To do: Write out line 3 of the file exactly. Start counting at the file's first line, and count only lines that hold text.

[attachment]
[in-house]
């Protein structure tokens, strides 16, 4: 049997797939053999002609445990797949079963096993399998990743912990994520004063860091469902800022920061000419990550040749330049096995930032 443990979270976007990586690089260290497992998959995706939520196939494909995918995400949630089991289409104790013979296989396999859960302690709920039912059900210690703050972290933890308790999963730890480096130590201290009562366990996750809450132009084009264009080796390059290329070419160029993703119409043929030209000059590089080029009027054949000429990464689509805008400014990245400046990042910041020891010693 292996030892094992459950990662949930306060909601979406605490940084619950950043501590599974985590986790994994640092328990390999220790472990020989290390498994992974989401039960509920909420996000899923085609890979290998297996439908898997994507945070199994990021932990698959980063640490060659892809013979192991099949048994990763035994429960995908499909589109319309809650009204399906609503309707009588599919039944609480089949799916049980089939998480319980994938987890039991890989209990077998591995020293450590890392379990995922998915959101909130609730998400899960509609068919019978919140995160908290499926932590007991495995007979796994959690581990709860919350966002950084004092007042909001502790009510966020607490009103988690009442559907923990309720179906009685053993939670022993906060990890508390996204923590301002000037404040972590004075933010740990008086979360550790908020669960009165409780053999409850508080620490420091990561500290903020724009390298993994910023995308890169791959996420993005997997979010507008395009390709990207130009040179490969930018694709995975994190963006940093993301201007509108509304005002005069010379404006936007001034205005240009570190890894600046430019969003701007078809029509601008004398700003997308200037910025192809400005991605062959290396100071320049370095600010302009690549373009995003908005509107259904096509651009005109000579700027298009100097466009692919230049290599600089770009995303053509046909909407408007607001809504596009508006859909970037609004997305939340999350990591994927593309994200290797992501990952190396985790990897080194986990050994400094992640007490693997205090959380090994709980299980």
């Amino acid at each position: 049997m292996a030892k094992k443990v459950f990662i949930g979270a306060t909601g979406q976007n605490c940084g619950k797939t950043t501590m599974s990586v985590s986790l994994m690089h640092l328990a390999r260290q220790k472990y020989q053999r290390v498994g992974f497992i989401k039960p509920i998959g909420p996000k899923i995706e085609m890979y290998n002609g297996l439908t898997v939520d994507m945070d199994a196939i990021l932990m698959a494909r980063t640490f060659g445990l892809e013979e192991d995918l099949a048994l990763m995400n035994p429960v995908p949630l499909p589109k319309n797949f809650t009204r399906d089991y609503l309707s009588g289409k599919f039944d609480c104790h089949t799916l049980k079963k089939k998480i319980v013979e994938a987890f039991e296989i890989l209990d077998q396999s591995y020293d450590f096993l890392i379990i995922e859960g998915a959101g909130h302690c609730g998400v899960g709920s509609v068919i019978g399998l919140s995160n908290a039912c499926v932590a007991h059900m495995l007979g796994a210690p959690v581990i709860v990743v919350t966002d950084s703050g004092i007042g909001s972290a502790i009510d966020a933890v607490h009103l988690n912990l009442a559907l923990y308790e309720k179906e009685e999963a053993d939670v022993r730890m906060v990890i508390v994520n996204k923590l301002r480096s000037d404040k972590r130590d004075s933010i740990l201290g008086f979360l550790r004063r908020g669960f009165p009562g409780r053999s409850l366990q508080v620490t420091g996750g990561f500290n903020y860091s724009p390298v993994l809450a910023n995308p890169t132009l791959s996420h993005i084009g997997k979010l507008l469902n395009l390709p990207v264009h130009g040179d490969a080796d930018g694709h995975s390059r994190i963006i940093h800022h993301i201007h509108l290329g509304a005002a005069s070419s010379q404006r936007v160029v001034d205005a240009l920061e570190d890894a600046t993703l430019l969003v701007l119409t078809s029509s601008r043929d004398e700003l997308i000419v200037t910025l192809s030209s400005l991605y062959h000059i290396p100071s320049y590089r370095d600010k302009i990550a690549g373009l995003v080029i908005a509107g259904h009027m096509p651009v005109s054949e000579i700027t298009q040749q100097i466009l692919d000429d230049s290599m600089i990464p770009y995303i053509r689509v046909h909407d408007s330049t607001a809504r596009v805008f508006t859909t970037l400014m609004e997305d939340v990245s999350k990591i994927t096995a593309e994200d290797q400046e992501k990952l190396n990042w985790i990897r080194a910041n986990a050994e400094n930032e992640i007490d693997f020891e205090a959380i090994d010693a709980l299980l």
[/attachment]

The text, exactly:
């Amino acid at each position: 049997m292996a030892k094992k443990v459950f990662i949930g979270a306060t909601g979406q976007n605490c940084g619950k797939t950043t501590m599974s990586v985590s986790l994994m690089h640092l328990a390999r260290q220790k472990y020989q053999r290390v498994g992974f497992i989401k039960p509920i998959g909420p996000k899923i995706e085609m890979y290998n002609g297996l439908t898997v939520d994507m945070d199994a196939i990021l932990m698959a494909r980063t640490f060659g445990l892809e013979e192991d995918l099949a048994l990763m995400n035994p429960v995908p949630l499909p589109k319309n797949f809650t009204r399906d089991y609503l309707s009588g289409k599919f039944d609480c104790h089949t799916l049980k079963k089939k998480i319980v013979e994938a987890f039991e296989i890989l209990d077998q396999s591995y020293d450590f096993l890392i379990i995922e859960g998915a959101g909130h302690c609730g998400v899960g709920s509609v068919i019978g399998l919140s995160n908290a039912c499926v932590a007991h059900m495995l007979g796994a210690p959690v581990i709860v990743v919350t966002d950084s703050g004092i007042g909001s972290a502790i009510d966020a933890v607490h009103l988690n912990l009442a559907l923990y308790e309720k179906e009685e999963a053993d939670v022993r730890m906060v990890i508390v994520n996204k923590l301002r480096s000037d404040k972590r130590d004075s933010i740990l201290g008086f979360l550790r004063r908020g669960f009165p009562g409780r053999s409850l366990q508080v620490t420091g996750g990561f500290n903020y860091s724009p390298v993994l809450a910023n995308p890169t132009l791959s996420h993005i084009g997997k979010l507008l469902n395009l390709p990207v264009h130009g040179d490969a080796d930018g694709h995975s390059r994190i963006i940093h800022h993301i201007h509108l290329g509304a005002a005069s070419s010379q404006r936007v160029v001034d205005a240009l920061e570190d890894a600046t993703l430019l969003v701007l119409t078809s029509s601008r043929d004398e700003l997308i000419v200037t910025l192809s030209s400005l991605y062959h000059i290396p100071s320049y590089r370095d600010k302009i990550a690549g373009l995003v080029i908005a509107g259904h009027m096509p651009v005109s054949e000579i700027t298009q040749q100097i466009l692919d000429d230049s290599m600089i990464p770009y995303i053509r689509v046909h909407d408007s330049t607001a809504r596009v805008f508006t859909t970037l400014m609004e997305d939340v990245s999350k990591i994927t096995a593309e994200d290797q400046e992501k990952l190396n990042w985790i990897r080194a910041n986990a050994e400094n930032e992640i007490d693997f020891e205090a959380i090994d010693a709980l299980l």